Media Assignment Final Reflection

I watched The Miseducation of Cameron Post (2018) earlier this year after it was released to DVD and was unsure why I walked away with mixed feelings about the film. In order to better understand my own interpretations of the film’s success, I analyzed other audience and critic reactions across various platforms. When researching, I tried to find diverse opinions on the film that would offer a different perspective than my own. Each review offered a new perspective that I did not consider in my original viewing of Miseducation while also reflecting some of my own observations on the stronger or weaker aspects of the film. Often, I found that reviews varied in their praise or criticism when discussing the same elements of the film. This suggests to me that Miseducation does not fall cleanly into a hit or miss with audiences and critics.

When reading the reviews of the critics and general viewers that I chose I began to consider a question: was Miseducation made for a queer audience or a non-queer audience? Of the seven reviews I considered for my analysis, one viewer clearly identified themselves as queer and another was implied as such through their membership in the Gay & Lesbian Entertainment Critics’ Association (GLECA). Christina, known by her username @ladybiird on Letterboxd, praises director Desiree Akhaven for her queer influence in the writing and directing of the film. She claims Miseducation’s depiction of queer unity mirrors the reality of queer youth finding one another to cope with the homophobia they face. From her analysis, it appears that the film was written for a queer audience. Alistair Ryder, a critic for Gay Essential, neither confirms nor denies this observation, as his review focuses on the underdevelopment of the other characters in the film and is irrelevant regarding who the film’s intended audience is. However, critics David Ehrlich and Tim Grierson both claim that Miseducation has appeals for broader audiences because it resides within the coming-of-age genre. Since they do not elaborate their relation to the queer community, their shared observation puts pressure on the idea that this film was made for queer audiences. With the assumption that Christina’s and the two critics’ observations represent opposite ends of the viewer spectrum, I conclude that Miseducation attempts to straddle the line between the two different audience types.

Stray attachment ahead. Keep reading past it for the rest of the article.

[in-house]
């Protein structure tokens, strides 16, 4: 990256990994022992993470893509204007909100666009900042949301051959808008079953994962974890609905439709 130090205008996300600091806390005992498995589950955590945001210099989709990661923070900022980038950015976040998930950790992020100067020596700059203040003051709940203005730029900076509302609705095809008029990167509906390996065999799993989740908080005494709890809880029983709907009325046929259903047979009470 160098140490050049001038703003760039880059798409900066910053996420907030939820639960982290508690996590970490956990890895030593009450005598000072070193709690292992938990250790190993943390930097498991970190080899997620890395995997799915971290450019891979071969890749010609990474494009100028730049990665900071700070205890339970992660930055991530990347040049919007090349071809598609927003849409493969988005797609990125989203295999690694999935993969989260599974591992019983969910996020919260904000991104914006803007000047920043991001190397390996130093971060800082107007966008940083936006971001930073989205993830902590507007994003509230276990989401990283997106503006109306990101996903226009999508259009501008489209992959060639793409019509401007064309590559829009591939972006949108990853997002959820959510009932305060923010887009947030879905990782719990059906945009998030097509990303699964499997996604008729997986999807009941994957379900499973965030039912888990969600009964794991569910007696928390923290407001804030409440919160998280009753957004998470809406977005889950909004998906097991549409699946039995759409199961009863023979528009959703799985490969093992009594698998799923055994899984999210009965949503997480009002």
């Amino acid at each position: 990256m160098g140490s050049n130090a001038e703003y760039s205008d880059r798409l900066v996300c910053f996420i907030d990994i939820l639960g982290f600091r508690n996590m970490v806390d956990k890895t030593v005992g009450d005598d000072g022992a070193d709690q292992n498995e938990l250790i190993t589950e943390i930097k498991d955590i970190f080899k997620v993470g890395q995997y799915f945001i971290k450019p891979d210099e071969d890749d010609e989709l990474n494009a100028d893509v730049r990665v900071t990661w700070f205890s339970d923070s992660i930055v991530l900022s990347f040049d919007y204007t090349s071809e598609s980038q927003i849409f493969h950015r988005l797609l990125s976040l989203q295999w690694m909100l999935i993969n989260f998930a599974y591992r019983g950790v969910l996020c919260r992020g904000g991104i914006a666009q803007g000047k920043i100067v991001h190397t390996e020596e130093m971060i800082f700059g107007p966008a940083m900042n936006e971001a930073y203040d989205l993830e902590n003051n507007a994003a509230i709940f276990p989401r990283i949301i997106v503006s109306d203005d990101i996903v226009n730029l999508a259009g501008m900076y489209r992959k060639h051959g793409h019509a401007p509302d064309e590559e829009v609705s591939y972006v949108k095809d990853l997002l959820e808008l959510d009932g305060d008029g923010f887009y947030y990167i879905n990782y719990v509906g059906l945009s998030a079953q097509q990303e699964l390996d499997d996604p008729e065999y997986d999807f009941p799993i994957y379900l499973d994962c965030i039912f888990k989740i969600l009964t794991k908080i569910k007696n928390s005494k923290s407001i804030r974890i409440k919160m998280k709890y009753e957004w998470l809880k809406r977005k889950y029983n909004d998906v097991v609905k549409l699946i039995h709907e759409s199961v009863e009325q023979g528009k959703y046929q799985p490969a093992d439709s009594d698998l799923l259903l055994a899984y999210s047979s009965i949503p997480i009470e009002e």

On one hand, I believe that Akhaven set out to inform non-queer audiences of the trauma LGBTQ youth endured in conversion camps during the 1990s. Jordan Hoffman notes how the film considers the perspective of all its characters, whether they support or disagree with the conversion camp’s message, which suggests that Akhaven considered a broader audience. Grierson extends this observation of Miseducation reaching a larger audience with his claim that the film achieves a greater appeal for non-queer audiences by using familiar tropes from other genres. Nonetheless, Peter Travers identifies this strategy as a weakness that detracts from the message of the film. On the other hand, I also believe that Akhaven represents queer experiences through the community Cameron, Jane, and Adam built out of necessity from the homophobia they face within the conversion camp. Queer audiences can identify with what Christina describes as the queer unity in the film and relate to the characters use of humor as a coping mechanism. However, I think this aspect is overshadowed by a larger flaw in the film: the underdevelopment of its characters.

There is less time dedicated to how the characters react to the experiences they have at the camp due to the emphasis Akhaven gave to educating non-queer audiences on the trauma the teenagers faced at God’s Promise. Ryder identifies the underdevelopment of the characters in his review as a flaw of the film and blogger Jordan Michael Johnson supports his observation with her claim that this was a consequence of the conversion camp as a central focus. I agree with both reviewers as I thought there was much to be said about the experiences of the two queer teenagers of color, Jane and Adam, that was not explored in the film.

Through my analysis of critic and audience reviews on The Miseducation of Cameron Post I have reached a better understanding of why I did not love nor hate the film. The mixed feelings I experienced was because Akhaven catered to both the non-queer and queer audiences. While I do not think this was an incorrect choice on Akhaven’s part, I do believe it created weaknesses for the film as it struggled to achieve a balance.




Works Cited:

Ehrlich, David. “’The Miseducation of Cameron Post’ Review: This Beautiful Coming-of-Age Story Is Mike Pence’s Worst Nightmare – Sundance 2018.” IndieWire, 29 Jan. 2018,

Grierson, Tim. “’The Miseducation of Cameron Post’: Sundance Review.” Screen, 23 Jan. 2018.

Hoffman, Jordan. “The Miseducation of Cameron Post Review – Prayers Answered with Conversion Therapy Drama.” The Guardian, Guardian News and Media, 23 Jan. 2018.

Johnson, Jordan Michael. “Coming-Of-Age Without Any Change: A Movie Review of The Miseducation of Cameron Post (2018).” WordPress, 25 September 2019.

@ladybiird [Christina]. “Review by Christina: The Miseducation of Cameron Post.” Letterboxd, 18 August 2018.

Ryder, Alistair. “Gay Essential Review: The Miseducation of Cameron Post.” Gay Essential, 7 Nov. 2018.

Travers, Peter. “’The Miseducation of Cameron Post’ Review: Gay-Conversion Drama Is Timely, Too Timid.” Rolling Stone, 8 Aug. 2018.

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